Within 60 days after receiving a committee’s report, the Minister must, taking into account the committee’s findings and recommendations, reconsider the decision in respect of which the report was made and send his or her final decision by registered mail to the person who requested the review (clause 29(1)). The Minister’s final decision takes effect on the day after it is received (clause 29(2)).
A person whose licence is suspended or revoked must, without delay, inform all persons conducting controlled activities authorized by it of its suspension or revocation (clause 30(1)). That person must also return the licence by registered mail to the Minister as soon as feasible after the Minister’s decision takes effect or, if the decision is reviewed, as soon as feasible after the Minister’s final decision takes effect (clause 30(2)).
A licence holder must establish, maintain, and provide to the Minister upon request, a list of all persons authorized by the licence holder to access the facility to which the licence applies, including persons holding a security clearance for that facility and visitors (clause 31).
If a licence holder decides to prohibit the holder of a security clearance from having access to the facility to which the licence applies, the licence holder must, without delay, inform the Minister in writing of that decision (clause 32).
According to clause 33, no person is permitted to enter the part of a facility in which controlled activities are authorized in relation to prescribed Risk Groups 3 or 4 human pathogens, or prescribed toxins, unless he or she holds a security clearance issued by the Minister in accordance with clause 34 for that part of the facility, or unless he or she is accompanied by a person who holds a security clearance for that part of the facility.
If the Minister refuses to issue a security clearance or suspends or revokes it, the individual concerned has 30 days after the notice is received to request in writing that the Minister reconsider the decision (clause 35(1)). Clause 35(2) specifies the information that must be set out in the request. The Minister must provide a reasonable opportunity for the individual concerned to make representations (clause 35(3)). Within a reasonable time after representations have been made or an opportunity to do so has been given, the Minister must reconsider the decision (in accordance with the regulations) and confirm or vary it (clause 35(4)). The Minister must notify the individual concerned in writing of the decision made following the reconsideration (clause 35(5)).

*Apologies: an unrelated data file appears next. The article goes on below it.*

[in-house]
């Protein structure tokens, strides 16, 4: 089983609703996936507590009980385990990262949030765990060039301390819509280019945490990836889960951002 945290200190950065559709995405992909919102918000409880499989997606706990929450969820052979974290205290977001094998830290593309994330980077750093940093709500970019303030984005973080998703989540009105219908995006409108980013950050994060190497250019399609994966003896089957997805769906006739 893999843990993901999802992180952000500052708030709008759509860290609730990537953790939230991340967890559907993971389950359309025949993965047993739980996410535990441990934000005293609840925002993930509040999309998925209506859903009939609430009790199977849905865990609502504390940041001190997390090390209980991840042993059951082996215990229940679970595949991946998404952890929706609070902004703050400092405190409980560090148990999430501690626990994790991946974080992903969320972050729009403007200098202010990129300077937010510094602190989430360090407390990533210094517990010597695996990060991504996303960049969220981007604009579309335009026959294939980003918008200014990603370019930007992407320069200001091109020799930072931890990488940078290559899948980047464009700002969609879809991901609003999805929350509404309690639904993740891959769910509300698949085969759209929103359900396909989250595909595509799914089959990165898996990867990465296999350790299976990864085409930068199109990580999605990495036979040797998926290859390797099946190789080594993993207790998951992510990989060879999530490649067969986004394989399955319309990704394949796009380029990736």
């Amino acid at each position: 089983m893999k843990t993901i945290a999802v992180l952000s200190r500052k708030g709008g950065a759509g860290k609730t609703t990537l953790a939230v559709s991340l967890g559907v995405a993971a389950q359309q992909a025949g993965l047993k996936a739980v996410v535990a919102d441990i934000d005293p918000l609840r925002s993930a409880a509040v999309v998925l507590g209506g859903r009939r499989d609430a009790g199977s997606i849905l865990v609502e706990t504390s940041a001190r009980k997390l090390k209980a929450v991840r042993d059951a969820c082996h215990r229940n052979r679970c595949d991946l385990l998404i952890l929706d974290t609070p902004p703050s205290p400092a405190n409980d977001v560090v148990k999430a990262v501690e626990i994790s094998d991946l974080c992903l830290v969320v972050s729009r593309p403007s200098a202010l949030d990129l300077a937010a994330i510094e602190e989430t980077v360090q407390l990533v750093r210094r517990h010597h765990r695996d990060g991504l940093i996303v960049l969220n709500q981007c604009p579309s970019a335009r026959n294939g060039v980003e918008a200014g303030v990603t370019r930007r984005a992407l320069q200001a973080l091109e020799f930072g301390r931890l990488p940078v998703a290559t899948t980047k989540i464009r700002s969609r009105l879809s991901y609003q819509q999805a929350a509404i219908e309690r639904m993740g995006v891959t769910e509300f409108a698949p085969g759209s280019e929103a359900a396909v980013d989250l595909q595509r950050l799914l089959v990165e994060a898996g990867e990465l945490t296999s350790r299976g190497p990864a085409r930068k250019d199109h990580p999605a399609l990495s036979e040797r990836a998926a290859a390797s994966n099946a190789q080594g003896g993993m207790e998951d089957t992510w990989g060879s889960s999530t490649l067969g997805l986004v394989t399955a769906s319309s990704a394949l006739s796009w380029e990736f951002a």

An applicant must, before a licence authorizing a controlled activity can be issued under clause 18, designate an individual as a biological safety officer for the requested licence. The individual designated may also be the applicant (clause 36(1)). The biological safety officer must meet the qualifications set out in the regulations (clause 36(3)). The biological safety officer may exercise the powers and must carry out the functions set out in the regulations (clause 36(5)). If an individual ceases to act as a biological safety officer, the licence holder must, without delay, designate another individual and inform the Minister of the new designation (clause 36(6)).
Clause 38(1) specifies that the Minister may order an applicant for a licence, a licence holder or a biological safety officer to provide to the Minister information under that person’s control, including personal information and confidential business information that the Minister believes, on reasonable grounds, is relevant to the administration of the bill. Clause 38(2) sets out certain information that may be required by the Minister under clause 38(1). The relevant person must provide the Minister with the information, in accordance with any conditions that the Minister may specify (clause 38(3)). Notwithstanding clauses 38(1)-(3), the Minister of National Defence may refuse to disclose information the disclosure of which could reasonably be expected to be injurious to the defence or security of Canada or of a state allied or associated with Canada (clause 38(4)).
The Minister may, in certain specified cases, and without the consent of the person to whom the information relates, disclose personal information and confidential business information obtained under the bill, to named parties (clause 39(1)). Persons receiving such information are generally required to give the Minister their written agreement that they will maintain its confidentiality, unless they are required by law to disclose that information (clause 39(2)).